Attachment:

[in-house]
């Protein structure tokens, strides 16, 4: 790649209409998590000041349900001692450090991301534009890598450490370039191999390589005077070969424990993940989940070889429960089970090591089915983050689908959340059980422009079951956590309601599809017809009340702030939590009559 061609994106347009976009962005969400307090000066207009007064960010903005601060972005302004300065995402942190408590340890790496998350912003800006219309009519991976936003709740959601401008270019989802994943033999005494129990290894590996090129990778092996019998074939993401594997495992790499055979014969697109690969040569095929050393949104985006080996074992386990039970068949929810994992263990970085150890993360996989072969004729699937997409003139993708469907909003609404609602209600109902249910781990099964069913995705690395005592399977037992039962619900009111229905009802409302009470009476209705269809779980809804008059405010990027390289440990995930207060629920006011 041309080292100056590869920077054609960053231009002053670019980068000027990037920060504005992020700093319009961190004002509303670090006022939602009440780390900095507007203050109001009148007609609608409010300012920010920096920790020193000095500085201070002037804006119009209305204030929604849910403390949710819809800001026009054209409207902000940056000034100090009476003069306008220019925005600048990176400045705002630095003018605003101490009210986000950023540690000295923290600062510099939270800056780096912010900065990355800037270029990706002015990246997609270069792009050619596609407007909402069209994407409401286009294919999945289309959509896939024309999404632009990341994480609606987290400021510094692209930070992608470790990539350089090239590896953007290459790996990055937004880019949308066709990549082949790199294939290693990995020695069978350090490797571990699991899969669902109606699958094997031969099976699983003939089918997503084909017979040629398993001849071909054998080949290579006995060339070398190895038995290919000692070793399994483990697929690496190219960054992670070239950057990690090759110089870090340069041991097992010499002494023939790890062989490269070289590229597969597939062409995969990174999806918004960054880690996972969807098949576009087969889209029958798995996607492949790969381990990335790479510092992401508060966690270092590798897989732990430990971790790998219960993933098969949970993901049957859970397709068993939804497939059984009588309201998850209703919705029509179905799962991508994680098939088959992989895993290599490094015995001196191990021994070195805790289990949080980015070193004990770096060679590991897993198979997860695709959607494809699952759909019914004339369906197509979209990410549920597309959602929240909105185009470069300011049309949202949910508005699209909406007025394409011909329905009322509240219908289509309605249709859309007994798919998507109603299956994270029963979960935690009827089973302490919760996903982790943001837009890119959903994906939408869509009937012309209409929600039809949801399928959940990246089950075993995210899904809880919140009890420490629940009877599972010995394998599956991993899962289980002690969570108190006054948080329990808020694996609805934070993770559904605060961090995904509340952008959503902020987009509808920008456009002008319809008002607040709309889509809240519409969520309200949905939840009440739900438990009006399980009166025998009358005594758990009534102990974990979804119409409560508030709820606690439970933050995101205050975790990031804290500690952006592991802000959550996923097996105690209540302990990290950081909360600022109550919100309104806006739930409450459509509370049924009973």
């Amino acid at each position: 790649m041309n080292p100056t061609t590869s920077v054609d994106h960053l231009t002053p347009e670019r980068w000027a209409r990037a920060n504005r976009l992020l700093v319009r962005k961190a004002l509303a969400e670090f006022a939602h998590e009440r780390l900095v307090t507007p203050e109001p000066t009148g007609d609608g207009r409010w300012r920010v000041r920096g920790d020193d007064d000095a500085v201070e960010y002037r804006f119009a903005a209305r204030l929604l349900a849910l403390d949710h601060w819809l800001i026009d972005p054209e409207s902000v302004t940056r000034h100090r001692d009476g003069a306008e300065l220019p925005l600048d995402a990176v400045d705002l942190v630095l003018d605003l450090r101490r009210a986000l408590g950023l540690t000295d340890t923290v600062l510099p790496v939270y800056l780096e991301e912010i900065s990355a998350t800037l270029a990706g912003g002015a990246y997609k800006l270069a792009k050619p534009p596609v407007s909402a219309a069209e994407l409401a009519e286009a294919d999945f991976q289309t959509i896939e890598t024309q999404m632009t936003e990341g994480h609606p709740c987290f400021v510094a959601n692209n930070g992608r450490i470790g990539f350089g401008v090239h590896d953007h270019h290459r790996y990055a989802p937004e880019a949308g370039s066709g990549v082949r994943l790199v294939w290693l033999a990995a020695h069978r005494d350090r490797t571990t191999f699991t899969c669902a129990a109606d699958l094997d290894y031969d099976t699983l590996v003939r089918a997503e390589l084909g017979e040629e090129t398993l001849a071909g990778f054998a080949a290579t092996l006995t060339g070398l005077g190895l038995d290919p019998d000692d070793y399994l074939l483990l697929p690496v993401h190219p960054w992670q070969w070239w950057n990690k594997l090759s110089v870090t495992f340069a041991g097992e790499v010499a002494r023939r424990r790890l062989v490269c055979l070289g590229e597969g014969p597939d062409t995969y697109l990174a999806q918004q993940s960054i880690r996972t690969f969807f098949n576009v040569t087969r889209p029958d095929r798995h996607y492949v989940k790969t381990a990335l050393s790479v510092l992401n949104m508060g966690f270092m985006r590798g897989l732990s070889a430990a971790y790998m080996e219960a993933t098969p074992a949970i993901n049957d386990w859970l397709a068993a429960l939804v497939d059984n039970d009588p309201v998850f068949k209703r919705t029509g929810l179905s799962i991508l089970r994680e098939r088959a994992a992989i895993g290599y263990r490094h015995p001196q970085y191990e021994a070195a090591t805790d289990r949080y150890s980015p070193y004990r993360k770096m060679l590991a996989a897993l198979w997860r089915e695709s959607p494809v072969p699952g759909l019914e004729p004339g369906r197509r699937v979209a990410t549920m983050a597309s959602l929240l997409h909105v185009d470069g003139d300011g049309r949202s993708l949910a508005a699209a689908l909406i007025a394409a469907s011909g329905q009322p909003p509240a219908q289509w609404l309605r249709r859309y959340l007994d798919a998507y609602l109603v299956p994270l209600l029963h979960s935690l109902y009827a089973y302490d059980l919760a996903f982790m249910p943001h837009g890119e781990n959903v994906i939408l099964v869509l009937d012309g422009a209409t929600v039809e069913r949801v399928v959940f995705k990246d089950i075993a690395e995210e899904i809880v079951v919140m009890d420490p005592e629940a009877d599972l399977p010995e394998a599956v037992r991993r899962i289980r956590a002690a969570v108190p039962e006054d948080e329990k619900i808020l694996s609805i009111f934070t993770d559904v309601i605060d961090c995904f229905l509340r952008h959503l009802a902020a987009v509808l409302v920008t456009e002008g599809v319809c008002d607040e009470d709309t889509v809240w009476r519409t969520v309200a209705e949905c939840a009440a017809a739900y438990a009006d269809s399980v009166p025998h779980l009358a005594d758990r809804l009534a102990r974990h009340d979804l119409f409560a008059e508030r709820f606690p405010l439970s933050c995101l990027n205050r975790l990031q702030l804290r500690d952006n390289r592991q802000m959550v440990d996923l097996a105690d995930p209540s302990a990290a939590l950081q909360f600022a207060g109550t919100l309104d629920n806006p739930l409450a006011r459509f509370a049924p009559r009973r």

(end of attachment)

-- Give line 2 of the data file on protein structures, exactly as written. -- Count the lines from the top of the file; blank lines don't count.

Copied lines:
């Protein structure tokens, strides 16, 4: 790649209409998590000041349900001692450090991301534009890598450490370039191999390589005077070969424990993940989940070889429960089970090591089915983050689908959340059980422009079951956590309601599809017809009340702030939590009559 061609994106347009976009962005969400307090000066207009007064960010903005601060972005302004300065995402942190408590340890790496998350912003800006219309009519991976936003709740959601401008270019989802994943033999005494129990290894590996090129990778092996019998074939993401594997495992790499055979014969697109690969040569095929050393949104985006080996074992386990039970068949929810994992263990970085150890993360996989072969004729699937997409003139993708469907909003609404609602209600109902249910781990099964069913995705690395005592399977037992039962619900009111229905009802409302009470009476209705269809779980809804008059405010990027390289440990995930207060629920006011 041309080292100056590869920077054609960053231009002053670019980068000027990037920060504005992020700093319009961190004002509303670090006022939602009440780390900095507007203050109001009148007609609608409010300012920010920096920790020193000095500085201070002037804006119009209305204030929604849910403390949710819809800001026009054209409207902000940056000034100090009476003069306008220019925005600048990176400045705002630095003018605003101490009210986000950023540690000295923290600062510099939270800056780096912010900065990355800037270029990706002015990246997609270069792009050619596609407007909402069209994407409401286009294919999945289309959509896939024309999404632009990341994480609606987290400021510094692209930070992608470790990539350089090239590896953007290459790996990055937004880019949308066709990549082949790199294939290693990995020695069978350090490797571990699991899969669902109606699958094997031969099976699983003939089918997503084909017979040629398993001849071909054998080949290579006995060339070398190895038995290919000692070793399994483990697929690496190219960054992670070239950057990690090759110089870090340069041991097992010499002494023939790890062989490269070289590229597969597939062409995969990174999806918004960054880690996972969807098949576009087969889209029958798995996607492949790969381990990335790479510092992401508060966690270092590798897989732990430990971790790998219960993933098969949970993901049957859970397709068993939804497939059984009588309201998850209703919705029509179905799962991508994680098939088959992989895993290599490094015995001196191990021994070195805790289990949080980015070193004990770096060679590991897993198979997860695709959607494809699952759909019914004339369906197509979209990410549920597309959602929240909105185009470069300011049309949202949910508005699209909406007025394409011909329905009322509240219908289509309605249709859309007994798919998507109603299956994270029963979960935690009827089973302490919760996903982790943001837009890119959903994906939408869509009937012309209409929600039809949801399928959940990246089950075993995210899904809880919140009890420490629940009877599972010995394998599956991993899962289980002690969570108190006054948080329990808020694996609805934070993770559904605060961090995904509340952008959503902020987009509808920008456009002008319809008002607040709309889509809240519409969520309200949905939840009440739900438990009006399980009166025998009358005594758990009534102990974990979804119409409560508030709820606690439970933050995101205050975790990031804290500690952006592991802000959550996923097996105690209540302990990290950081909360600022109550919100309104806006739930409450459509509370049924009973």